By contrast, while it is true that a large proportion, if not a majority, of Israelis also feel and profess a general commitment to liberal democracy broadly conceived, this is not as absolute for them as it is for Americans. In particular Israelis face the persistent question of whether there is a tradeoff between Israel being a Jewish state and being, at the same time, a liberal democracy, where everyone has equal individual freedom. Gordis thinks there is such a tradeoff, and that Israelis in general answer it by compromising on liberal democracy. But, far from this being a criticism, he presents it as an inevitable difference between two peoples who have experienced very different histories. It is not, according to him, that either view is more moral or correct than the other. America aspires to be a liberal democracy, Israel does not, because to be one would require sacrificing the Jewishness of Israel. He asks us to think of Israel as an “ethnic democracy”.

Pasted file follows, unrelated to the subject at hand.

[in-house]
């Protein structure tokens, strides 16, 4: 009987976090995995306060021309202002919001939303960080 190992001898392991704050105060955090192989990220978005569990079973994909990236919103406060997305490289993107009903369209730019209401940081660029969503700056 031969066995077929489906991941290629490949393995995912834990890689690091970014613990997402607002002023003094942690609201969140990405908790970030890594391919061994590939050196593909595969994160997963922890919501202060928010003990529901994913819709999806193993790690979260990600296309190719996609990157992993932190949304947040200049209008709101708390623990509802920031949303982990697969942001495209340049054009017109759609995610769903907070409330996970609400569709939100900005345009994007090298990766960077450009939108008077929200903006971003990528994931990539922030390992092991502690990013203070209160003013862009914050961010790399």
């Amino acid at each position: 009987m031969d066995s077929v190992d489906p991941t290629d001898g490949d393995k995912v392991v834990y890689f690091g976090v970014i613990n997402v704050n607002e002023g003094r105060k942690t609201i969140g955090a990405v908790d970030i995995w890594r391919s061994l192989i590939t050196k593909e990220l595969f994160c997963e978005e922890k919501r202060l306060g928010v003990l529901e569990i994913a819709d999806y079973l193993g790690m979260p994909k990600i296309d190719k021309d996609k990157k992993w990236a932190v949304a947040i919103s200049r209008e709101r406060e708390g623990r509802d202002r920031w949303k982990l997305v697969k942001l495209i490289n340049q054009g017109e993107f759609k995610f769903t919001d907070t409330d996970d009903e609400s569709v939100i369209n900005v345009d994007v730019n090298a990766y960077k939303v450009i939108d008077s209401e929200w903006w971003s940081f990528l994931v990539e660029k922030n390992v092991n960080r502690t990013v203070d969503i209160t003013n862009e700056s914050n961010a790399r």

It is when one considers the implications of this that the nature of the divide becomes most apparent. For example, Israel has laws that restrict the residence of Arabs (even Israeli Arabs) in certain areas on the basis of preserving the Jewish nature of that area. For Americans this is anathema, what they call “red-lining”. It is legalized racism. And there are other similar restrictive laws. In fact almost 100% of the land of Israel is governed by government agencies, the most prominent being the ILA - Israel Lands Agency - that clearly, often overtly, discriminate against Israel's Arab citizens. It is ubiquitous and it is debilitating,

Then there is the monopoly of funerals, weddings, and conversions that the orthodox Israeli Jewish establishment has. This implies for example that marriages between Jews and non-Jews cannot take place in Israel. Again this is anathema to Americans. Gordis’s attempt to explain this in terms of understanding Israel’s origin and ongoing raison d’etre to provide a safe haven for the Jews of the world facing current or future oppression will strike many American readers as simple apologetics.